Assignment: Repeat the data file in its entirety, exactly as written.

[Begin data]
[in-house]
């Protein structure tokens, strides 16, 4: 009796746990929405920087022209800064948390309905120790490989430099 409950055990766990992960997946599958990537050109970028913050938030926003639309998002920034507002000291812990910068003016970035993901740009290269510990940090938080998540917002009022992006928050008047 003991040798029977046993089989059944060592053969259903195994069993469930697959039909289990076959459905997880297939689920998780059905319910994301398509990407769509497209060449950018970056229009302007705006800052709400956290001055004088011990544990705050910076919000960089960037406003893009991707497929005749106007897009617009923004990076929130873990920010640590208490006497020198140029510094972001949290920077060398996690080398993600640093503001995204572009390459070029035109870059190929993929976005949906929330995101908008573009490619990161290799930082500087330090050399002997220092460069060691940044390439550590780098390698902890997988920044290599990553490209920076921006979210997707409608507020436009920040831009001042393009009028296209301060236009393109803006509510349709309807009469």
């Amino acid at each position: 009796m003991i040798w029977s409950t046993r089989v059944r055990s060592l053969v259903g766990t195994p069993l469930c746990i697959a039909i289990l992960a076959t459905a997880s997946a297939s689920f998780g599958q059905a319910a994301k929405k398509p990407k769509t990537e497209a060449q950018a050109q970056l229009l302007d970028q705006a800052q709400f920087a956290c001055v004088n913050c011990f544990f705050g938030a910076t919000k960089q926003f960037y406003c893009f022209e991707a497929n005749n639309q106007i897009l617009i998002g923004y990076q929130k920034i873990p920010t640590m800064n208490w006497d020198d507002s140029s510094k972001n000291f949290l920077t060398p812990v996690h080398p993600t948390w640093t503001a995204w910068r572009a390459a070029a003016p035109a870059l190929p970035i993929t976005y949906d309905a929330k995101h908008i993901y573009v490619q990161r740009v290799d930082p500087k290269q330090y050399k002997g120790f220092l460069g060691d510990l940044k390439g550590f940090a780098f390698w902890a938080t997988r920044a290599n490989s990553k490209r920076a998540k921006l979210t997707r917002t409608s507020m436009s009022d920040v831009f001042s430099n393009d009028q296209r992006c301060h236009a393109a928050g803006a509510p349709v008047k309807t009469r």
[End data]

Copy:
[in-house]
């Protein structure tokens, strides 16, 4: 009796746990929405920087022209800064948390309905120790490989430099 409950055990766990992960997946599958990537050109970028913050938030926003639309998002920034507002000291812990910068003016970035993901740009290269510990940090938080998540917002009022992006928050008047 003991040798029977046993089989059944060592053969259903195994069993469930697959039909289990076959459905997880297939689920998780059905319910994301398509990407769509497209060449950018970056229009302007705006800052709400956290001055004088011990544990705050910076919000960089960037406003893009991707497929005749106007897009617009923004990076929130873990920010640590208490006497020198140029510094972001949290920077060398996690080398993600640093503001995204572009390459070029035109870059190929993929976005949906929330995101908008573009490619990161290799930082500087330090050399002997220092460069060691940044390439550590780098390698902890997988920044290599990553490209920076921006979210997707409608507020436009920040831009001042393009009028296209301060236009393109803006509510349709309807009469």
């Amino acid at each position: 009796m003991i040798w029977s409950t046993r089989v059944r055990s060592l053969v259903g766990t195994p069993l469930c746990i697959a039909i289990l992960a076959t459905a997880s997946a297939s689920f998780g599958q059905a319910a994301k929405k398509p990407k769509t990537e497209a060449q950018a050109q970056l229009l302007d970028q705006a800052q709400f920087a956290c001055v004088n913050c011990f544990f705050g938030a910076t919000k960089q926003f960037y406003c893009f022209e991707a497929n005749n639309q106007i897009l617009i998002g923004y990076q929130k920034i873990p920010t640590m800064n208490w006497d020198d507002s140029s510094k972001n000291f949290l920077t060398p812990v996690h080398p993600t948390w640093t503001a995204w910068r572009a390459a070029a003016p035109a870059l190929p970035i993929t976005y949906d309905a929330k995101h908008i993901y573009v490619q990161r740009v290799d930082p500087k290269q330090y050399k002997g120790f220092l460069g060691d510990l940044k390439g550590f940090a780098f390698w902890a938080t997988r920044a290599n490989s990553k490209r920076a998540k921006l979210t997707r917002t409608s507020m436009s009022d920040v831009f001042s430099n393009d009028q296209r992006c301060h236009a393109a928050g803006a509510p349709v008047k309807t009469r």